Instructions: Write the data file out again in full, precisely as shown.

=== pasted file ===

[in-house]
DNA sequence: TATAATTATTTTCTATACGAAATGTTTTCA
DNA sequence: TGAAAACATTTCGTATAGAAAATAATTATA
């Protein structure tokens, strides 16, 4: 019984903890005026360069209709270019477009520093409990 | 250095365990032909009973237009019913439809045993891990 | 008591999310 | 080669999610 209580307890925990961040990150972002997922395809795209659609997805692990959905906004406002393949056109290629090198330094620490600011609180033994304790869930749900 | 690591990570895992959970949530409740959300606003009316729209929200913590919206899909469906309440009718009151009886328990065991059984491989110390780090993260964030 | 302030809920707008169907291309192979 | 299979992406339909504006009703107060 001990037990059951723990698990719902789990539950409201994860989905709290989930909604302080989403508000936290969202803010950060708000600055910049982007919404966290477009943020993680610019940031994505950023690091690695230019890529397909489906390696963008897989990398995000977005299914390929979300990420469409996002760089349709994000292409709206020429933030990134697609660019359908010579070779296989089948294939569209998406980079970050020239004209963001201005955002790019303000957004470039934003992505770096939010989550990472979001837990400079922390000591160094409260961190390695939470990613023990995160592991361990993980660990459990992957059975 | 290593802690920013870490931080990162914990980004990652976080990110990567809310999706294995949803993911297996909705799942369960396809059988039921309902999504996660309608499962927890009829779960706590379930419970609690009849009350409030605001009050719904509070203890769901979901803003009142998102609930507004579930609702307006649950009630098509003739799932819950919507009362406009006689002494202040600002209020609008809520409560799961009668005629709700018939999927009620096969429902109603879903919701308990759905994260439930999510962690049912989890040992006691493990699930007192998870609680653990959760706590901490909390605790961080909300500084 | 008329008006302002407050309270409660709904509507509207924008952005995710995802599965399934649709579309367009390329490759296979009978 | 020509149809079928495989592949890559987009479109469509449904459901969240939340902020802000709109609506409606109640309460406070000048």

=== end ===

[in-house]
DNA sequence: TATAATTATTTTCTATACGAAATGTTTTCA
DNA sequence: TGAAAACATTTCGTATAGAAAATAATTATA
């Protein structure tokens, strides 16, 4: 019984903890005026360069209709270019477009520093409990 | 250095365990032909009973237009019913439809045993891990 | 008591999310 | 080669999610 209580307890925990961040990150972002997922395809795209659609997805692990959905906004406002393949056109290629090198330094620490600011609180033994304790869930749900 | 690591990570895992959970949530409740959300606003009316729209929200913590919206899909469906309440009718009151009886328990065991059984491989110390780090993260964030 | 302030809920707008169907291309192979 | 299979992406339909504006009703107060 001990037990059951723990698990719902789990539950409201994860989905709290989930909604302080989403508000936290969202803010950060708000600055910049982007919404966290477009943020993680610019940031994505950023690091690695230019890529397909489906390696963008897989990398995000977005299914390929979300990420469409996002760089349709994000292409709206020429933030990134697609660019359908010579070779296989089948294939569209998406980079970050020239004209963001201005955002790019303000957004470039934003992505770096939010989550990472979001837990400079922390000591160094409260961190390695939470990613023990995160592991361990993980660990459990992957059975 | 290593802690920013870490931080990162914990980004990652976080990110990567809310999706294995949803993911297996909705799942369960396809059988039921309902999504996660309608499962927890009829779960706590379930419970609690009849009350409030605001009050719904509070203890769901979901803003009142998102609930507004579930609702307006649950009630098509003739799932819950919507009362406009006689002494202040600002209020609008809520409560799961009668005629709700018939999927009620096969429902109603879903919701308990759905994260439930999510962690049912989890040992006691493990699930007192998870609680653990959760706590901490909390605790961080909300500084 | 008329008006302002407050309270409660709904509507509207924008952005995710995802599965399934649709579309367009390329490759296979009978 | 020509149809079928495989592949890559987009479109469509449904459901969240939340902020802000709109609506409606109640309460406070000048």